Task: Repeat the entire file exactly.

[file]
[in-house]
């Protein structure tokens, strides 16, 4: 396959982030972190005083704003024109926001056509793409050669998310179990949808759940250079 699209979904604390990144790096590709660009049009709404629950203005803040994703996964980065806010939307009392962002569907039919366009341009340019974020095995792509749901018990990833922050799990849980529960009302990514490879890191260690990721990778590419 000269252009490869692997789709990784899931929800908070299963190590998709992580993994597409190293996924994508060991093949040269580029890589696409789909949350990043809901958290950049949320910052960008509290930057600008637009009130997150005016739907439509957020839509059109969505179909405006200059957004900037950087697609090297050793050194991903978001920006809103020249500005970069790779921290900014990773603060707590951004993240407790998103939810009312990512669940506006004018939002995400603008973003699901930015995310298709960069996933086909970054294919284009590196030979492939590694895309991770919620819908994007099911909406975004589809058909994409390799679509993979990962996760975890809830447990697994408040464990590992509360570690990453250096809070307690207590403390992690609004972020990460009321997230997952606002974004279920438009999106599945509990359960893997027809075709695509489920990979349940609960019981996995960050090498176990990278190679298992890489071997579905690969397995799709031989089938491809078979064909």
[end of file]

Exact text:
[in-house]
């Protein structure tokens, strides 16, 4: 396959982030972190005083704003024109926001056509793409050669998310179990949808759940250079 699209979904604390990144790096590709660009049009709404629950203005803040994703996964980065806010939307009392962002569907039919366009341009340019974020095995792509749901018990990833922050799990849980529960009302990514490879890191260690990721990778590419 000269252009490869692997789709990784899931929800908070299963190590998709992580993994597409190293996924994508060991093949040269580029890589696409789909949350990043809901958290950049949320910052960008509290930057600008637009009130997150005016739907439509957020839509059109969505179909405006200059957004900037950087697609090297050793050194991903978001920006809103020249500005970069790779921290900014990773603060707590951004993240407790998103939810009312990512669940506006004018939002995400603008973003699901930015995310298709960069996933086909970054294919284009590196030979492939590694895309991770919620819908994007099911909406975004589809058909994409390799679509993979990962996760975890809830447990697994408040464990590992509360570690990453250096809070307690207590403390992690609004972020990460009321997230997952606002974004279920438009999106599945509990359960893997027809075709695509489920990979349940609960019981996995960050090498176990990278190679298992890489071997579905690969397995799709031989089938491809078979064909």